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Samson’s Take: Kojo, Dame, President, promote RTI, punish violations II

OccupyGhana (OG) has been telling the story of how the Lands Commission is failing, neglecting or refusing to act like a public service provider with professionals, despite being fined GHS100,000 by the RTI Commission for such conduct.

In one of its rulings last week, the RTI Commission ordered the Lands Commission to release information requested by OG within 14 days. In its characteristic style, OG immediately wrote to bring their attention to the verdict, and asked to know the cost and what form the disclosure will take – photocopy, pdf, email or that it will be delivered on a pen drive.

On Thursday, OG was compelled to write to remind them because, just as in the earlier process where it had to write about a dozen letters to get attention, the Lands Commission has once again elected to ignore its letters.

But as it did in sending a letter every week on other demands, OG has vowed to send a reminder every day until the 14 days deadline expires next week. You can trust OG to sue if it becomes necessary.

But all OG has asked for is information on State lands now owned by private persons and how they came to own what belonged to the State.

When former NPP General Secretariat and later Forestry Commission boss Sir John’s will revealed the unthinkable and near impossible, everybody cried foul play and corruption, and rightly so. But very typical of citizens and our media, we went to sleep. OG is pursuing the bizarre and scandalous Achimota Forest land sales saga to its logical conclusion.

Public lands are for the citizens. The Constitution is clear that these lands are vested in the President only as a trustee with fiduciary obligations to account to us how he manages these properties on our behalf.

Yet, the Lands Commission after initially expressing readiness to provide the information, changed its posture, forcing OG to appeal to the RTI Commission.

Ace Ankomah and his team have done even more on various serious public-interest matters including pursuing the Office of Special Prosecutor to investigate the unnamed wealthy businessman who bribed some MPs over the Ofori-Atta vote of no confidence motion.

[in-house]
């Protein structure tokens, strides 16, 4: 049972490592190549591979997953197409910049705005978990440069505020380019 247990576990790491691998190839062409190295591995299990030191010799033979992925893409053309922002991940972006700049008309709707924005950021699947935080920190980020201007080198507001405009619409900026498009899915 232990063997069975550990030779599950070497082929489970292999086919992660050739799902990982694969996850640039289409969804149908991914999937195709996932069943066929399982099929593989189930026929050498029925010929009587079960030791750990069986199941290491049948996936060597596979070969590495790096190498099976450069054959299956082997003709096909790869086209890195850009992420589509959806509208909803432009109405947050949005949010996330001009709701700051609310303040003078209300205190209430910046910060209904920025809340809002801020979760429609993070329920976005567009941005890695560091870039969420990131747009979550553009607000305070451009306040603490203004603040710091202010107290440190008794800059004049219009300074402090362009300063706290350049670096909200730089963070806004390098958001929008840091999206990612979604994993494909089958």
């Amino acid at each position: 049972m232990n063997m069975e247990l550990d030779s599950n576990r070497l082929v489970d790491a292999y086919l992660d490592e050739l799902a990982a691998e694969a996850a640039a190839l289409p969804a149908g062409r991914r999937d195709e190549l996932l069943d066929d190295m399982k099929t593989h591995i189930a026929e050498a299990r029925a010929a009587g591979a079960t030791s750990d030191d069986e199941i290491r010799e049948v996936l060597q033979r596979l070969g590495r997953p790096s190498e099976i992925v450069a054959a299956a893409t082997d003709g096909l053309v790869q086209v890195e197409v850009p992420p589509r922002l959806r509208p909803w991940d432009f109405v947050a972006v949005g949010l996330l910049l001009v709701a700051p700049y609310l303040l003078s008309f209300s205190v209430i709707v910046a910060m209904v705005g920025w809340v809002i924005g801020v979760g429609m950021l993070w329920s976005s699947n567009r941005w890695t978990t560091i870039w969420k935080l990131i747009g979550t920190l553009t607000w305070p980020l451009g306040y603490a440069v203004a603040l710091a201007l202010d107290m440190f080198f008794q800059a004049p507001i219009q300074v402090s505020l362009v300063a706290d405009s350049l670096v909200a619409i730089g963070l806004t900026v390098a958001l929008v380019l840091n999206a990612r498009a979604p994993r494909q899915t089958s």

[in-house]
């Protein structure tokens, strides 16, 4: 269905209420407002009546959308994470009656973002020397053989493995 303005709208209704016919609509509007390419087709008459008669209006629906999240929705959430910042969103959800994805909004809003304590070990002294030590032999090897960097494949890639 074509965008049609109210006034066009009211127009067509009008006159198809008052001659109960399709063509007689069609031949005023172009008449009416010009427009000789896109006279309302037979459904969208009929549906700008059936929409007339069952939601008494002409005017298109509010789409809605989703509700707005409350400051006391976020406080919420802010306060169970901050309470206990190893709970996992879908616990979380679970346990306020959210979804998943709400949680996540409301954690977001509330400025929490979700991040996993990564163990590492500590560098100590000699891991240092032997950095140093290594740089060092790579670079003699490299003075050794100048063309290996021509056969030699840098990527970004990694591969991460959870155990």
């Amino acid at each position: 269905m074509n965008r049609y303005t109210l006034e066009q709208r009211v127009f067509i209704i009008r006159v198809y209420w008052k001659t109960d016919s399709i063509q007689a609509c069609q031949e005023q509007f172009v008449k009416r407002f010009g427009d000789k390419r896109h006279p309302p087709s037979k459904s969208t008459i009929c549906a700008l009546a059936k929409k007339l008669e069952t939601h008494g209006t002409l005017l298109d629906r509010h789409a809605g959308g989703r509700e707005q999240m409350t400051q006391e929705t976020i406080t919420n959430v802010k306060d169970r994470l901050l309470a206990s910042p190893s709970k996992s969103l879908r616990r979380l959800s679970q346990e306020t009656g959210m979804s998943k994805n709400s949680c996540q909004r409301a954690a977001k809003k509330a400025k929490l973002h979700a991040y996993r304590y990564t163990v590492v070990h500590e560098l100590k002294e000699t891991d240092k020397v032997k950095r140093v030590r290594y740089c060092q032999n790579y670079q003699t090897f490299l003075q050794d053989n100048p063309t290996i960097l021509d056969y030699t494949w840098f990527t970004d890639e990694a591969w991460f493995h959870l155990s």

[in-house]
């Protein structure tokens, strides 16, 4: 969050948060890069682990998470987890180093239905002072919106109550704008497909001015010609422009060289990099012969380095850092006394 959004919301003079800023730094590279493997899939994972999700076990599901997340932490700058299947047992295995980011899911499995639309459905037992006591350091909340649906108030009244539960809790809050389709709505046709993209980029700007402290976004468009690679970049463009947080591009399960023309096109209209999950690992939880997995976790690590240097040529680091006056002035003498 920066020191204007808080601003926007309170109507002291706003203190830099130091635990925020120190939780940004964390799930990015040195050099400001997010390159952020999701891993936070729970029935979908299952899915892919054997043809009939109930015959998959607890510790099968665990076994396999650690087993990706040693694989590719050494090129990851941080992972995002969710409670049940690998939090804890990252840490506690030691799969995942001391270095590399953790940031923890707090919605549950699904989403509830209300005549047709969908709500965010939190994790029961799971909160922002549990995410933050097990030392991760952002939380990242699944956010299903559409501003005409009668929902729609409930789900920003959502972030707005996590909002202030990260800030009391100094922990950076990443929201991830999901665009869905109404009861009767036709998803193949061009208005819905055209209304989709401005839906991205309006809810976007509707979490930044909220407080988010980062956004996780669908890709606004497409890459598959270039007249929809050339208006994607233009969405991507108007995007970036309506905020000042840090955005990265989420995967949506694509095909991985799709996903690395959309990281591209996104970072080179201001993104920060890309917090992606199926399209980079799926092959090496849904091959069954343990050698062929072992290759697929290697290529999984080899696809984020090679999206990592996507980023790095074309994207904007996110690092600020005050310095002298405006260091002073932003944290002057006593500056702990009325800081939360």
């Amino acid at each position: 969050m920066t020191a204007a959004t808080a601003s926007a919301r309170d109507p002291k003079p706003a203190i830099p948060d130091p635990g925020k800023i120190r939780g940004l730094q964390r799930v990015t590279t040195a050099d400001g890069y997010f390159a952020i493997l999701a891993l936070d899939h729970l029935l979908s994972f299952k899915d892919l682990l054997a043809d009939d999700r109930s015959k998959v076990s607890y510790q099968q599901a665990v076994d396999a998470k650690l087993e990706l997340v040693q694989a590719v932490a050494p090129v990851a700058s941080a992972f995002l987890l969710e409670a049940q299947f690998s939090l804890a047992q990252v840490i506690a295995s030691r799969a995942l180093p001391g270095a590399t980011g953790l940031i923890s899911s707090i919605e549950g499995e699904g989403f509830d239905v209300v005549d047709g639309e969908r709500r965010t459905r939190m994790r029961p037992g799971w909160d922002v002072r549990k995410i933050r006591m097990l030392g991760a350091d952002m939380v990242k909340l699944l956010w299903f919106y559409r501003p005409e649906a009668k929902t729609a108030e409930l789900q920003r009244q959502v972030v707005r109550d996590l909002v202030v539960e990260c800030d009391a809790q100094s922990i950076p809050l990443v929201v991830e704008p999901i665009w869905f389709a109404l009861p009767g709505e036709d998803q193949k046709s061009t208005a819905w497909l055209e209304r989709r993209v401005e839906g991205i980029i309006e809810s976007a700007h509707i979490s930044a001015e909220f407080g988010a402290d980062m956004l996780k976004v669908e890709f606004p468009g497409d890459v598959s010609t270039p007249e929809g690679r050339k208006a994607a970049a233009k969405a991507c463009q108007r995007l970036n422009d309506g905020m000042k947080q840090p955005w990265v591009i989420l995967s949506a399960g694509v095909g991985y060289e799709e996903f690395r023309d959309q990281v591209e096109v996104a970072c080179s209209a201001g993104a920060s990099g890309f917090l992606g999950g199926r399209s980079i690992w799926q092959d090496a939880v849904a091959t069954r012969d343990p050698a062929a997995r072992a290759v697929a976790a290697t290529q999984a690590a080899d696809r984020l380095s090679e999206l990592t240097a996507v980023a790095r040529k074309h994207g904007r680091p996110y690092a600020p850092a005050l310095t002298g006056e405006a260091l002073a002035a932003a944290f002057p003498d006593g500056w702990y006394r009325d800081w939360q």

The guys at OG have used their money to fund expensive lawsuits that bring them no private gain. They have also gotten laws passed to improve accountability and transparency to citizens.

Those of you, especially NDC folk, who ignorantly or deliberately maliciously shout that OG has gone to sleep in the NPP regime nu, if you did a quarter of the heavy-lifting legal brain work that OG has been doing, Ghana would be a lot better. It must not always be about shouting “thieve” and demonstrations.

FixTheCountry’s Oliver Baker-Vormawor chased information the National Security ministry was forced by public outcry to promise over the illegal and unconstitutional assault of CitiFM’s Caleb Kudah in May 2021.

They did not mean what they promised in the heat of development. They knew Ghanaians will forget in only a few weeks.

That must explain why when Oliver pursued them, they ignored him completely leading to the RTI Commission’s ruling ordering them to disclose non-exempt portions of the information requested within 14 days.

The Fourth Estate, the Media Foundation for West Africa’s public interest and accountability investigative journalism project also got orders compelling the GES to release information on Covid-19 spraying exercises.

Scientists and other experts featured on Manasseh Azure Awuni’s investigative piece on the subject waste no time in pronouncing the exercises as wasteful and infective in fighting Covid-19. Manasseh found the exercises to have been a conduit for grand corruption.

The Fourth Estate has been acknowledged as the biggest user of the RTI law. This is the group you have, for whatever purposes, obviously not in the national interest, made it your job to attack and abuse simply because they churn out well-researched and investigative stories that save Ghana millions and expose rot in our society, even in the church?

The RTI Commission’s intervention was sought by Kofi Asare of Africa Education Watch for the release of information on SHS placements – information the ministry used to publish without anybody asking.

In most of these cases, as I noted last week, the applications were not even acknowledged. Yes, not even when the RTI Commission requested responses from these institutions.

You want us to give you a job, pay you, but for you to treat information generated with our money as though it were your private property? You clearly do not understand public service and must be deemed unfit to hold public office set up and funded by the public for service to the public.

Dear Attorney-General, Information Minister, Mr President, it is your duty to demonstrate you are not complicit. Publicly denounce the disgraceful conduct. Dismiss heads of institutions embarrassing the Government and giving the country such a bad name.

You must insist they pay the fines from their pockets. Mr President, when you signed this law in 2019, you said it was the mother of all anti-corruption laws. You were right. But that’s if the law works.

We need a publication of the roll of shame for errant and non-compliant institutions. The media or major media houses can come together to regularly publish the roll of shame, and even blacklist non-compliant institutions while praising others to encourage better compliance. Yes, we can!

And that is, My Take.

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